Opening Words from Sun. February 22 by Don Beere

Good morning.

Why did you decide to join or come to the Ethical Society? That’s the question almost everyone asks or is asked whether a visitor, a new or a long time member. This is part one of my four-part answer. And this is partially why, when my wife and I came here less than a year ago, I felt an immediate compatibility. Our coming here coincided with a major life transition: we retired, moved to a city where we only knew our daughter and her husband, and bought a condo downtown. Ironically what I will describe took place 50 years ago during the very years this building was constructed and opened.

My father was a physicist. When I was 14, I decided I would be at a theoretical physicist. I decided this without self-reflection or questioning. Fast-forward to my senior year in college, the 1962-63 academic year. I was a very unhappy physics major. I could not see myself in a lab or an office, working in isolation from other people. I did not know what to do other than continue to work on my degree. However, in order to graduate, during my last semester of college, I took the one class that fit my schedule and my requirements: Existentialism. I had avoided the humanities and had never taken a philosophy course.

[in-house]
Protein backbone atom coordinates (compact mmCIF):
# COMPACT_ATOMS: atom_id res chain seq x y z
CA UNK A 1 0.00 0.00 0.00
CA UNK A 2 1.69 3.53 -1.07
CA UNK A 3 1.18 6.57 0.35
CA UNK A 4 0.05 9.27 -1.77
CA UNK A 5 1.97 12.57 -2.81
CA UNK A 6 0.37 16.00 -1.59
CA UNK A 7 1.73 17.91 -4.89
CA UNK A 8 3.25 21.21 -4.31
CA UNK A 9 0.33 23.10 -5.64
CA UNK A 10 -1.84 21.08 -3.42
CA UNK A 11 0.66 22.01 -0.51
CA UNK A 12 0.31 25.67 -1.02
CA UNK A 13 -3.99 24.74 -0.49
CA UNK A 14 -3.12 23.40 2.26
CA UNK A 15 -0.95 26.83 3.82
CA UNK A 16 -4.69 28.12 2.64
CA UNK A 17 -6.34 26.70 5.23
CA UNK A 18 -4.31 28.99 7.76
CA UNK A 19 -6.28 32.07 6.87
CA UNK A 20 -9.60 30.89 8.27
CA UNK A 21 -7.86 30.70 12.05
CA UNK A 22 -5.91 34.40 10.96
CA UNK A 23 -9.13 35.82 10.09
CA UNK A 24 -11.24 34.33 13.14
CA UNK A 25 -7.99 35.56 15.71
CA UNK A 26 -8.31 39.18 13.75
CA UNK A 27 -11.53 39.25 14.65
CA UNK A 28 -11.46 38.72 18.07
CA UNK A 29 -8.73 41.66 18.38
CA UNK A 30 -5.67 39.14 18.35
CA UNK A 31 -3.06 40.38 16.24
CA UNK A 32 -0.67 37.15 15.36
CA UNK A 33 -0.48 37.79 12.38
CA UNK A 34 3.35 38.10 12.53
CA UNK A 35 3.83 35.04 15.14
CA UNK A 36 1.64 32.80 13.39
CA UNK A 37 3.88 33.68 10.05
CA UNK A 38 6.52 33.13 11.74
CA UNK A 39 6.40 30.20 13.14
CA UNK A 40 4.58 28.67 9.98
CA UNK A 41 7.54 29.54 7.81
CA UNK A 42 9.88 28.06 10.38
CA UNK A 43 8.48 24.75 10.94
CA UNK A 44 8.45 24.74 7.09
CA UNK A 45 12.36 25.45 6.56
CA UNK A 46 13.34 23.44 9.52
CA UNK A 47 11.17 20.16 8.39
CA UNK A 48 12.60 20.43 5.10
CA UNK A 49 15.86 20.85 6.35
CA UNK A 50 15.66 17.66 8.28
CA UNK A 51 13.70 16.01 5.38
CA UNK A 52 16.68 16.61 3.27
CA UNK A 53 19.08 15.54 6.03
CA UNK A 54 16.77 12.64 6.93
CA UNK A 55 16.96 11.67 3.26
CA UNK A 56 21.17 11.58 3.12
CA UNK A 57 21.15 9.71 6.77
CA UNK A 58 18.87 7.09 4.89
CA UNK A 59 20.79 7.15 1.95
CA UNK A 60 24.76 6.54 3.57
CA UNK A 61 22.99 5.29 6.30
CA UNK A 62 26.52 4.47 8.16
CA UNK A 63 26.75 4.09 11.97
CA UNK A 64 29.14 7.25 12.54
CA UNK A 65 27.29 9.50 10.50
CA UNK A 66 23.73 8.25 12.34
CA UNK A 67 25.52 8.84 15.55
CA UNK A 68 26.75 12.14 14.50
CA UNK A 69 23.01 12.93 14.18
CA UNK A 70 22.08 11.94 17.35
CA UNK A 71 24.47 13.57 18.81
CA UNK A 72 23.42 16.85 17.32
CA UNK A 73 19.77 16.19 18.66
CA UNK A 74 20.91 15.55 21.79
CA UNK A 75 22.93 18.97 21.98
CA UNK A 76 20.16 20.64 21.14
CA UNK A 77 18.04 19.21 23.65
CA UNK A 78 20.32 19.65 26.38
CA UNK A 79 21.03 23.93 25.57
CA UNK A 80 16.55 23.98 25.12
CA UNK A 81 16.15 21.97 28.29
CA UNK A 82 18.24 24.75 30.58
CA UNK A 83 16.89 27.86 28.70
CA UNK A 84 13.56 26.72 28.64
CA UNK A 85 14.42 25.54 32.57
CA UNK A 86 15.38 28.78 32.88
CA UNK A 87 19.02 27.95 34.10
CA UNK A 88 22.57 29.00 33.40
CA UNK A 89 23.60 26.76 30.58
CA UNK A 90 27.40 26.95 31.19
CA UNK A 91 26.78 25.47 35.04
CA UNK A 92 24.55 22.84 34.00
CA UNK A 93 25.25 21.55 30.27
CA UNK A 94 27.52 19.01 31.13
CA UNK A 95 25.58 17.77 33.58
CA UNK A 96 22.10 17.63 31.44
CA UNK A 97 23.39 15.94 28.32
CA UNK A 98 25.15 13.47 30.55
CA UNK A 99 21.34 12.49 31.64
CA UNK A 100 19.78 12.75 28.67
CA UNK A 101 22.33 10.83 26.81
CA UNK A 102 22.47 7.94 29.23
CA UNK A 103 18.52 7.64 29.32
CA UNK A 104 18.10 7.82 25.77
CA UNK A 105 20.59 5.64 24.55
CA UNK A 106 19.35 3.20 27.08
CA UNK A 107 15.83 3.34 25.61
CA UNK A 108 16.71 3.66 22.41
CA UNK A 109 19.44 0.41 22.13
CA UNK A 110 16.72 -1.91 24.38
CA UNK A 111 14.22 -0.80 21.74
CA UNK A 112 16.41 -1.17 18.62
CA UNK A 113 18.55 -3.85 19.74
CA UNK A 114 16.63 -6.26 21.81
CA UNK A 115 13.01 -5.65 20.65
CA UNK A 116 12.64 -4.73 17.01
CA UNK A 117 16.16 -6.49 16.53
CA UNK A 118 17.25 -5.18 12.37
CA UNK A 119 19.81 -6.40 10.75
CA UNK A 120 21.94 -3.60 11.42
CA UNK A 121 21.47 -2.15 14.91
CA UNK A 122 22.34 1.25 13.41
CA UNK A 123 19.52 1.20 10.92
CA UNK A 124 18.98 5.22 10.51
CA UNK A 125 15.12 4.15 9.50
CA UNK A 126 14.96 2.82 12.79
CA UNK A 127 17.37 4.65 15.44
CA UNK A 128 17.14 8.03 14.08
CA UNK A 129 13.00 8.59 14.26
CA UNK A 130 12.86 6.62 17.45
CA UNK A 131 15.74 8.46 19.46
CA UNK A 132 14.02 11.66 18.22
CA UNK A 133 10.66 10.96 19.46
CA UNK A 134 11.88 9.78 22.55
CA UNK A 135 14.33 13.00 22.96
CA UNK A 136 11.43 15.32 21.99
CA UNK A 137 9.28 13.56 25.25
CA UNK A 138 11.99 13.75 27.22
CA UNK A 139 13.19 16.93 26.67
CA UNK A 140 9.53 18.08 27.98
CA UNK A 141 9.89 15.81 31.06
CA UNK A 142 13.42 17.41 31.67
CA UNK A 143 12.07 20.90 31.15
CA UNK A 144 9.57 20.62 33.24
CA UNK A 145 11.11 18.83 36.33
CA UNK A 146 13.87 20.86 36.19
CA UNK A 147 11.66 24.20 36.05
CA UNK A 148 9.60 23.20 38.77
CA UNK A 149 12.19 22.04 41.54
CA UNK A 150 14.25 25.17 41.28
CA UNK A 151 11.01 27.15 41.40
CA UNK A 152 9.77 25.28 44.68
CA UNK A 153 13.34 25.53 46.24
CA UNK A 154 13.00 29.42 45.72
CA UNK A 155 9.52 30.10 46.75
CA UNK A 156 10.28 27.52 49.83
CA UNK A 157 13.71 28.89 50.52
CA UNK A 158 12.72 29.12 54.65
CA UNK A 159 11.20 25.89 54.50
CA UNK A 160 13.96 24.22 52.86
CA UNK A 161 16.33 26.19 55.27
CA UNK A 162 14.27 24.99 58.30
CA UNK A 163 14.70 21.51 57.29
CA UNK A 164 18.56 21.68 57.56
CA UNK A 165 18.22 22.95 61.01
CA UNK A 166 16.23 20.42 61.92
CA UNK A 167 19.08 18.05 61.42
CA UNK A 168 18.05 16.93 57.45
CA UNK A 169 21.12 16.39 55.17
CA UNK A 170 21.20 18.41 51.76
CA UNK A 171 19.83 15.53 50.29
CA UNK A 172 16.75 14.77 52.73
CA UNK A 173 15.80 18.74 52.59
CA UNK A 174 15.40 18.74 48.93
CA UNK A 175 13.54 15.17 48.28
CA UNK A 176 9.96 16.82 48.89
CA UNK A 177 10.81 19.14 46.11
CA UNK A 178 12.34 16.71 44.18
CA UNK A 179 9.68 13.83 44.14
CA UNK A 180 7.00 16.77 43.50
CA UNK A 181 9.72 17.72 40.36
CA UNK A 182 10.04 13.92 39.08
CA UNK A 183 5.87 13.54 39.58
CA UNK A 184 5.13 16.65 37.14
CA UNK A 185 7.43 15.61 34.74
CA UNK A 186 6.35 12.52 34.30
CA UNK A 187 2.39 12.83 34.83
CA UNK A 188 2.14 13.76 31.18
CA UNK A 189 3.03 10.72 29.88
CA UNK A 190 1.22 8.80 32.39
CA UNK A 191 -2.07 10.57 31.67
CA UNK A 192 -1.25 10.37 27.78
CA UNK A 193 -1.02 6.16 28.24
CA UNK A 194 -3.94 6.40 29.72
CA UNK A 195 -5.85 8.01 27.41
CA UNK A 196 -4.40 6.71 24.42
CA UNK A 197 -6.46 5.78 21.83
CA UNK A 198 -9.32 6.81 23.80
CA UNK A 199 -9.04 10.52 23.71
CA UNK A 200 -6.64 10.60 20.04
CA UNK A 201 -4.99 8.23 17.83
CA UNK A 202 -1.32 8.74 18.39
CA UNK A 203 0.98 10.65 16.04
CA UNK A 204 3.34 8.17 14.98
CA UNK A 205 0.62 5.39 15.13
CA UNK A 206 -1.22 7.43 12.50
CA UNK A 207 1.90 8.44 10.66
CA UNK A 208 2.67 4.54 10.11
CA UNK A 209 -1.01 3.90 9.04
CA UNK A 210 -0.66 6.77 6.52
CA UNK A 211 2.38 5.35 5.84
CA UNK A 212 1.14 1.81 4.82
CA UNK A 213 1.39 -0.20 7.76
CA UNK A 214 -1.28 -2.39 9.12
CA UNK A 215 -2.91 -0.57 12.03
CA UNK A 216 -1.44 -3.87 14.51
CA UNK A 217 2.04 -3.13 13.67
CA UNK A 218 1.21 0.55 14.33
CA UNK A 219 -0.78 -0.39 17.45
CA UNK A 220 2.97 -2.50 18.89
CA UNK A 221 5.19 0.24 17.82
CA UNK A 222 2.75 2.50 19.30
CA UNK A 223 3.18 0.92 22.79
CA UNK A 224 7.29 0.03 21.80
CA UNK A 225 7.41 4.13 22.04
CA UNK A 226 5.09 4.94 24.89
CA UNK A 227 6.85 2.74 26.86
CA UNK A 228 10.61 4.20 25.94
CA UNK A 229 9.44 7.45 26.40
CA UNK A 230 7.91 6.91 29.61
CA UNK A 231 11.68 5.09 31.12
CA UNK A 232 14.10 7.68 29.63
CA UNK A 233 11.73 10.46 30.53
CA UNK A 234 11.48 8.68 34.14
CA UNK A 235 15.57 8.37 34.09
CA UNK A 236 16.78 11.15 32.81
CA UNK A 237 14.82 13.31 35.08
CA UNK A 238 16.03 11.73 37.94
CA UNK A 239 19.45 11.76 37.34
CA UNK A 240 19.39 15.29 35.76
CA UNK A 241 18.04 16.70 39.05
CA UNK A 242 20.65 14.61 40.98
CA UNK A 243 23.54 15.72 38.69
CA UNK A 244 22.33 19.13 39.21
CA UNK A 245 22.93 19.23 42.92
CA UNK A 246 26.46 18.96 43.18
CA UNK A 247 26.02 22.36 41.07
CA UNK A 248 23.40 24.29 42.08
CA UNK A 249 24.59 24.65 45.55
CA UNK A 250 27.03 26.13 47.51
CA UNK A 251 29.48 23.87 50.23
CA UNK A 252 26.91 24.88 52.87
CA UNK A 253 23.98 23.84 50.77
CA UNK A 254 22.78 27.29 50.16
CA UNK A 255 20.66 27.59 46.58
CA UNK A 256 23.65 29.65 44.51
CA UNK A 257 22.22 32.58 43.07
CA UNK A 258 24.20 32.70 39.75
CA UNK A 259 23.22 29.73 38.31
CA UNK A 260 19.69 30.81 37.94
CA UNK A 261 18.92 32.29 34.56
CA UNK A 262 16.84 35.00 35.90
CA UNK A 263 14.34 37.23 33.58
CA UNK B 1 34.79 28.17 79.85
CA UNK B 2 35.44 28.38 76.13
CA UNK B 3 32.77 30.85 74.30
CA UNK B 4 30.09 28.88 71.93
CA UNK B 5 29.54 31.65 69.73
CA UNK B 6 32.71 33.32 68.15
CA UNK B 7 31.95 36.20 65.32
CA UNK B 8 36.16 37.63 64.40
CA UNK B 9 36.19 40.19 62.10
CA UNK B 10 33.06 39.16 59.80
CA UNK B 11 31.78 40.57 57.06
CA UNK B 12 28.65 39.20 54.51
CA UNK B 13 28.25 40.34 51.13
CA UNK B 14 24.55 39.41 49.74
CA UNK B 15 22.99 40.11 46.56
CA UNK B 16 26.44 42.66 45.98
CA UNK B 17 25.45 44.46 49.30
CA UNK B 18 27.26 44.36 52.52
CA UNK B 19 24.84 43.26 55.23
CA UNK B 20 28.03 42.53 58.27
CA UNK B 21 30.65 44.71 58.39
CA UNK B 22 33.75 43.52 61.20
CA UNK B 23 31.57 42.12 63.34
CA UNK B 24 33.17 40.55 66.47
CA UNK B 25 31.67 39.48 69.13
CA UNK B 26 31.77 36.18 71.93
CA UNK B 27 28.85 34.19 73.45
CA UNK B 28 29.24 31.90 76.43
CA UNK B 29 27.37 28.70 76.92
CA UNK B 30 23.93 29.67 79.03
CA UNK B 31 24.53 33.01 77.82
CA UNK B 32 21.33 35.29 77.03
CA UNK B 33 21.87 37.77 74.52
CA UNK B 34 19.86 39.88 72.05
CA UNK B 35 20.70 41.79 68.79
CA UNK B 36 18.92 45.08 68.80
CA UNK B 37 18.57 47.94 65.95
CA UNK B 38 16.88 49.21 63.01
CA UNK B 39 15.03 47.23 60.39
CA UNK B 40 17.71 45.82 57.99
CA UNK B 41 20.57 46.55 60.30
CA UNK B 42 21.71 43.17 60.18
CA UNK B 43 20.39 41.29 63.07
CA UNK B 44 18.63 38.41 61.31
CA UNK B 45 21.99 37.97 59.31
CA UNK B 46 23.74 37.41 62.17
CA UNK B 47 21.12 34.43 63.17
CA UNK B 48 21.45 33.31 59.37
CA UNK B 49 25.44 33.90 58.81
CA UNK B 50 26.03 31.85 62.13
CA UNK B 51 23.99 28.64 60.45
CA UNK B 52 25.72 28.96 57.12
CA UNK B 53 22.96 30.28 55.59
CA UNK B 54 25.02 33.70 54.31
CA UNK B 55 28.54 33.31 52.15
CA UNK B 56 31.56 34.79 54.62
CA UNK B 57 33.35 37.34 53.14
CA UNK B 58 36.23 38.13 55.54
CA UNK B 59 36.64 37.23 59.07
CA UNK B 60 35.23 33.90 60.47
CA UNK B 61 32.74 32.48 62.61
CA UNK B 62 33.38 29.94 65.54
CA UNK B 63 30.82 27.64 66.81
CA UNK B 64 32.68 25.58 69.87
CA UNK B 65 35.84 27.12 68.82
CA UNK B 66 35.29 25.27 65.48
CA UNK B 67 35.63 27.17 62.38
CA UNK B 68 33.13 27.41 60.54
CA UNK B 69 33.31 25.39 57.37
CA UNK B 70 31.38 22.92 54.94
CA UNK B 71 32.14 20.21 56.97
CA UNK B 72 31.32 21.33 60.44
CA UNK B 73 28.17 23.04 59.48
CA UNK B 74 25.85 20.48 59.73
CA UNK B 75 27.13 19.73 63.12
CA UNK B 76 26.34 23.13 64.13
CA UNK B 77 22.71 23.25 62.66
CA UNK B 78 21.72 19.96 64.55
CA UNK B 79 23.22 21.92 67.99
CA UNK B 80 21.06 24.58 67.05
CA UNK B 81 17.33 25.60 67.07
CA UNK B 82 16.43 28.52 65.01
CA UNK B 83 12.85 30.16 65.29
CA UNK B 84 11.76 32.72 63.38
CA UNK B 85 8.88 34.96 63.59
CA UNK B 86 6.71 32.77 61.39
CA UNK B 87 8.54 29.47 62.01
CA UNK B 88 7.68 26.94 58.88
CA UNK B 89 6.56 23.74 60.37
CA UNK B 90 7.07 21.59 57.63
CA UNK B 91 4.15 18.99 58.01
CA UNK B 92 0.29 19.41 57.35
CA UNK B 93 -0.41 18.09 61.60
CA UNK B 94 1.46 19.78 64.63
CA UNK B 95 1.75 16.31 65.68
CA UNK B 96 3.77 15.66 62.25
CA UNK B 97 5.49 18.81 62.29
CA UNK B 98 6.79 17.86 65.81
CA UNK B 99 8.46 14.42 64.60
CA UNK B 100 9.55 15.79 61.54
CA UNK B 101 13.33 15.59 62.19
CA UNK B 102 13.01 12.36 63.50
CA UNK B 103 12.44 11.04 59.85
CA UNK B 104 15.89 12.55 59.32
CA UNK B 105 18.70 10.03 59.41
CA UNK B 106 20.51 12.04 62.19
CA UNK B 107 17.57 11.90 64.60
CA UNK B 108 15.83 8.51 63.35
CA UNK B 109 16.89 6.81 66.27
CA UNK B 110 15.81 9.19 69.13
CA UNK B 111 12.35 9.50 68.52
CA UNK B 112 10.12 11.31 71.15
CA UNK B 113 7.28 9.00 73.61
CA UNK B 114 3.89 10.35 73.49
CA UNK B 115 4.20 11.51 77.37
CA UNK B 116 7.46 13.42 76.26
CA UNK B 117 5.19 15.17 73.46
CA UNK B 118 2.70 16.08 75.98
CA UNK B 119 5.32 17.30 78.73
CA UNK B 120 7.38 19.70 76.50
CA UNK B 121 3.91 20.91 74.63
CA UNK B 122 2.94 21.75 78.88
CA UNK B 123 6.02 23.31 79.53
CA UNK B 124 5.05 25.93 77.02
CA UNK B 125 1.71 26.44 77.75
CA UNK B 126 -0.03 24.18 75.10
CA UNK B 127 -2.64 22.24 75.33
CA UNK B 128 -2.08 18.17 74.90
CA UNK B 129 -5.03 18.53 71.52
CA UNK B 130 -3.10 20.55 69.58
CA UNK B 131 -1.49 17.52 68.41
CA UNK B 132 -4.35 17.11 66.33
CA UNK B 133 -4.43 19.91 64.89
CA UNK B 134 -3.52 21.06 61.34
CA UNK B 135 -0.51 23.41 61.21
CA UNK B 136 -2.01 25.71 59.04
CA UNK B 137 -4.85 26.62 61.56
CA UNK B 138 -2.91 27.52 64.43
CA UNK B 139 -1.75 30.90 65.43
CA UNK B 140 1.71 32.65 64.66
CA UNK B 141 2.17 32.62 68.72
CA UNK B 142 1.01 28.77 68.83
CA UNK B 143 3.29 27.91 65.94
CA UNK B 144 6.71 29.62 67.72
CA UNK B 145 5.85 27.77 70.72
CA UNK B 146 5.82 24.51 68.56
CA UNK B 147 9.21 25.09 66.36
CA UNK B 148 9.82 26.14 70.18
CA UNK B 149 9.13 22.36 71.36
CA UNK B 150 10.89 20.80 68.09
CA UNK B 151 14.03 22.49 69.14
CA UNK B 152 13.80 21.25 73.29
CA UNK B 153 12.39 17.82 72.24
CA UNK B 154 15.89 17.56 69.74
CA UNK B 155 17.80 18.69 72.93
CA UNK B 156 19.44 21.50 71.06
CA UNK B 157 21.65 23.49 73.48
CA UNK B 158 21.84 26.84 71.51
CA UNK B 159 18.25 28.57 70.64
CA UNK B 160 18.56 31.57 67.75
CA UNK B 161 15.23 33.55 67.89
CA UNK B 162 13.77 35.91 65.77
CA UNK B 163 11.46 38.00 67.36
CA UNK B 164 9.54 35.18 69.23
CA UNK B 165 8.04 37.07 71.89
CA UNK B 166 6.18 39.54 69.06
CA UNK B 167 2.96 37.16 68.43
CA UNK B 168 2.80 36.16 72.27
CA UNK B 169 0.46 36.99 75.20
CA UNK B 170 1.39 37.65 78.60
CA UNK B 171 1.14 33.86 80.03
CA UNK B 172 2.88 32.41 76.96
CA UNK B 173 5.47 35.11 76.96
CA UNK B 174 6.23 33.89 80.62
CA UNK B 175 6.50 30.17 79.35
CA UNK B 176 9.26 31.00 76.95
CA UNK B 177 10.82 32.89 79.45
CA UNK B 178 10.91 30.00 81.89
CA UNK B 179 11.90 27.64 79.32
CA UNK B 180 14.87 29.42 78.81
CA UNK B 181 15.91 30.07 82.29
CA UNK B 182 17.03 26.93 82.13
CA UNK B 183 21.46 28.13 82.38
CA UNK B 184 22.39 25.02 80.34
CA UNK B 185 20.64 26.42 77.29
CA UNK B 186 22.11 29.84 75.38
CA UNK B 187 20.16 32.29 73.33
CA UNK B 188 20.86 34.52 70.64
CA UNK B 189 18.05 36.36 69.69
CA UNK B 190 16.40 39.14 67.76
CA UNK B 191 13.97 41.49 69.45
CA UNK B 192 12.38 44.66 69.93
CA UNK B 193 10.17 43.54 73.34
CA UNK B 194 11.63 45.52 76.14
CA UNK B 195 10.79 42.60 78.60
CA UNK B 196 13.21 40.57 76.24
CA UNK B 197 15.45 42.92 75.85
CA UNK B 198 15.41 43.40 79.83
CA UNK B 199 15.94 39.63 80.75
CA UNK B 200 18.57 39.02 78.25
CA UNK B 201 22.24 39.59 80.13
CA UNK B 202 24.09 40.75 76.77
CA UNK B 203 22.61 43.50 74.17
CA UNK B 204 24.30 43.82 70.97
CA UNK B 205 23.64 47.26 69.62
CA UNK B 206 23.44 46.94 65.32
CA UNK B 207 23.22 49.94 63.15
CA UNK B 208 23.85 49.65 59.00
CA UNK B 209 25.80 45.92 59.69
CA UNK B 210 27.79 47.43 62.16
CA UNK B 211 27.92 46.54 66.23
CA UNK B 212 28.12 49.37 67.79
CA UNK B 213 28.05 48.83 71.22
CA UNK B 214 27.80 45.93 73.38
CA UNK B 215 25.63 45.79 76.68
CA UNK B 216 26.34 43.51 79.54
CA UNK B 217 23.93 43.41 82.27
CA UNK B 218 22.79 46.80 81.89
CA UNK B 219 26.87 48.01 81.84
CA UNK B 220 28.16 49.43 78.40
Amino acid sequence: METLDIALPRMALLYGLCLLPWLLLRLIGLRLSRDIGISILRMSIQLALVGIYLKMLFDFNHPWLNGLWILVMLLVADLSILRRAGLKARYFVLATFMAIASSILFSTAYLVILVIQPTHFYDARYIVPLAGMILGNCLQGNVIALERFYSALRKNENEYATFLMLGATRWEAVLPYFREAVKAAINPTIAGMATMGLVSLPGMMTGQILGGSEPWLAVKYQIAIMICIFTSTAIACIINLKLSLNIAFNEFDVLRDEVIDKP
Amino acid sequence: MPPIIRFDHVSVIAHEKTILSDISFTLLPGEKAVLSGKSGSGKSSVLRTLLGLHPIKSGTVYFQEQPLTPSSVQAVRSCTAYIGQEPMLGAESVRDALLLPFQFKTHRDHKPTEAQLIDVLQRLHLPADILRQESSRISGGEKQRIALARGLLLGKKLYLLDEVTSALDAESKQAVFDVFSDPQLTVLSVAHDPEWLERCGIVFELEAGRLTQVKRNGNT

We read Sartre, Camus, Kierkegaard, Heidegger, and Buber. I had never been confronted by such ideas or a philosophical approach. I loved it.

The ideas challenged me. One pertained to choice: Not making a choice is still a choice. Another pertained to living authentically, making choices consistent with one’s being. And, regardless of how we choose, there is no certainty about the outcome . . . This dilemma, when honestly owned, leads to anxiety, an inevitable condition. This links to yet another idea, guilt, a guilt that arises when we do not fulfill our potential or live what is of inherent value and importance. The timing of the course I took coincided perfectly with my personal struggles, in particular with what I would do professionally.

Because I took these ideas seriously, I reflected on my own life situation and my unhappiness. I realized that I had chosen a future based on what my father wanted and not what I wanted. I had done so without self-examination. And, when I made that choice at 14, I did not have perspective. As an unhappy college senior, this existentialism course showed me that I could now chose for myself.

I continued my studies and got my BA in physics in 1963. And then, in 1964, I earned a second BA, this time in philosophy. I chose a new life direction.

Existentialism does not match perfectly with Ethical Society beliefs. On the other hand, the centrality of one’s being or humanness, of living authentically, and of making choices resonate here. When honestly embraced, these are powerful – and for me, 50 years ago, life transforming. That I found a deep connection here in the Ethical Society is no surprise. And, this comes again at a time of a major life transition.

One final observation that might link to today’s platform talk. I have come to understand that almost all existential philosophers were attempting to makes sense of what happened during the Second World War. They were grappling with the horrors of war, our capacity to act inhumanely, and, as a result, in the face of such atrocities, how to live fully and authentically.